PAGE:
For men, it confers an advantage. It shows passion. For women, it seems to create the impression that they can't control their feelings.
Fair? No. Double standards? Absolutely. A reality we need to deal with? Unfortunately, yes.
Expressing anger is the emotional equivalent of dropping a large rock in a pond. You can drop only the rock, but the waves created by that action is entirely out of your control.
"I'm not angry, I'm just disappointed" is the line we all dread to hear. As much as anger can upset a person, they will usually write it off as a knee-jerk reaction. Disappointment, on the other hand, really sticks with you.
When someone respects his boss, an expression of disappointment is going to have a huge impact.
I've seen people stay up all night redrafting proposals and dropping everything to take a second shot at a piece of work in order to make amends.
The relationship between managers and staff is deep. Everything from promotions to pay rise to opportunities for growth stem from bosses' feedback about their employees. That means when expectations aren't met, staff will take it very seriously.
As a manager, if you are going to let someone see that you're disappointed in them, you'd better be more than sure that you've set them up for success. Very often, managers set their workers up to failure by providing inadequate support or clarity on what's required.
Turning around after that and saying you're disappointed is a sure-fire recipe for disaster. Don't be surprised if you see resumes spitting out of the office printer if you're this kind of boss.
Passion is infectious. When you work for someone who's passionate about what they do, you often feel connected to something bigger than yourself.
Passion gives you a sense of purpose in your work that no amount of goal-setting and mid-year performance reviews will ever achieve.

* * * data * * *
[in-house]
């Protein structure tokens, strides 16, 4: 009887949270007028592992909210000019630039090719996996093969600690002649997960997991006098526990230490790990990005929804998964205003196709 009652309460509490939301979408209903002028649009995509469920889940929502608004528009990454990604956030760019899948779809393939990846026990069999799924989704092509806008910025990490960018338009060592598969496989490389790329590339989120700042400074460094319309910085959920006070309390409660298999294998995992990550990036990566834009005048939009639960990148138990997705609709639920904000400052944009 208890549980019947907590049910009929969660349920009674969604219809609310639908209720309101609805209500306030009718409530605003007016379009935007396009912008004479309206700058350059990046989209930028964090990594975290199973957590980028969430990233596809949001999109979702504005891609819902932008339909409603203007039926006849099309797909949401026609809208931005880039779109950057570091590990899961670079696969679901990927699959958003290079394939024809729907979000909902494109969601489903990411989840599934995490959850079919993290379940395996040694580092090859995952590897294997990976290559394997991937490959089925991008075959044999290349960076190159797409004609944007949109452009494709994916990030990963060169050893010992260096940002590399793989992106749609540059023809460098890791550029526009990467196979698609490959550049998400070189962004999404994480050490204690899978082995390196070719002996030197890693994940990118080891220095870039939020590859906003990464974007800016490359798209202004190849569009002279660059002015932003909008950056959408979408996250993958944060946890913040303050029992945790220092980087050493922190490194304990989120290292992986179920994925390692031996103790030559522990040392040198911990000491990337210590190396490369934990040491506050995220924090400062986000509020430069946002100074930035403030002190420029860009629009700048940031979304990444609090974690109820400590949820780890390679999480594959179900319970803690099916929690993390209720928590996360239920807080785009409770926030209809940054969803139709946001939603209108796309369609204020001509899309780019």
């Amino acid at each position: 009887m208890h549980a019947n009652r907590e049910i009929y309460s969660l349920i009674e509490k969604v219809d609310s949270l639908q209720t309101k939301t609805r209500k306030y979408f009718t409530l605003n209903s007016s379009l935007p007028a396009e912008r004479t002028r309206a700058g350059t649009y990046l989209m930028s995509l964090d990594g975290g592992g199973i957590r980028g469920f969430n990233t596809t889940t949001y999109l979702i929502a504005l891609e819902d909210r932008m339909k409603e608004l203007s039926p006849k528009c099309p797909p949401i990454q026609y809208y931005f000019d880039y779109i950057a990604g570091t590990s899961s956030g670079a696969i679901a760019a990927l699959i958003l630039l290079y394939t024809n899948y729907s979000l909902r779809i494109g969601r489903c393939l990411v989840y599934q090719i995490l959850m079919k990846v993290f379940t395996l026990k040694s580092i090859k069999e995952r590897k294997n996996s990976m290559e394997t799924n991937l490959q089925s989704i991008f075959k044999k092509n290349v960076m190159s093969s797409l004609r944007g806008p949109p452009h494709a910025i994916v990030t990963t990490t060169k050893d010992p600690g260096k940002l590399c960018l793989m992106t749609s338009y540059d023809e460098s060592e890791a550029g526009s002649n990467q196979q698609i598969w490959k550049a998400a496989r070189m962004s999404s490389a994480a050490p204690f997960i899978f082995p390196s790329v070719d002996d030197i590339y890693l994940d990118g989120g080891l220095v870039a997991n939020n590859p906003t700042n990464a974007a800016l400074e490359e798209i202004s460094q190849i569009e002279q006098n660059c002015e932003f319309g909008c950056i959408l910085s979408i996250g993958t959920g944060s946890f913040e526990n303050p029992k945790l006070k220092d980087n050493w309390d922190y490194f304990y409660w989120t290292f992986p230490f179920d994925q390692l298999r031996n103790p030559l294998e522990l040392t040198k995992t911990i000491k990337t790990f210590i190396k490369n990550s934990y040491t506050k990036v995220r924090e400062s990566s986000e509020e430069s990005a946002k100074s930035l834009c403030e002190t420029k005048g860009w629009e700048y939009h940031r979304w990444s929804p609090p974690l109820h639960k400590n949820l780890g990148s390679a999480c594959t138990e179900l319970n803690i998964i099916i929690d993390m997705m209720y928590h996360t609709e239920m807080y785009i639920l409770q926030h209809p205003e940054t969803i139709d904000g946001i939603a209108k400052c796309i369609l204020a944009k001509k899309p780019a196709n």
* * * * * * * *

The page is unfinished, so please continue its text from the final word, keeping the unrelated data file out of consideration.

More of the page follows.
Showing passion for what you do helps you cross that line between management and leadership. When you really believe in what you're doing, you have a certain inner buzz, energy and enthusiasm, which others will find infectious.
When you can communicate your passion to others, they will follow where you lead. As with all things, it's important not to be a constant bubbling pot of emotions, otherwise people will get passion fatigue.
But when used in the right place at the right time, showing your passion will inspire the people around you to follow you straight into Mordor if that's what you ask of them.
It's really worth reading up in your own time on the benefits and drawbacks of showing emotions at work. There are all kinds of ups and downs to it that merit thought and consideration.
The most important skill you can cultivate as a young leader is awareness of your emotions. That's the first step in learning how and when to display them to the best effect.
And don't be discouraged if you're having a bad day and snap a little. Nobody's perfect.
THE STAR/ASIA NEWS NETWORK
The writer is an Australian finance professional working in Kuala Lumpur.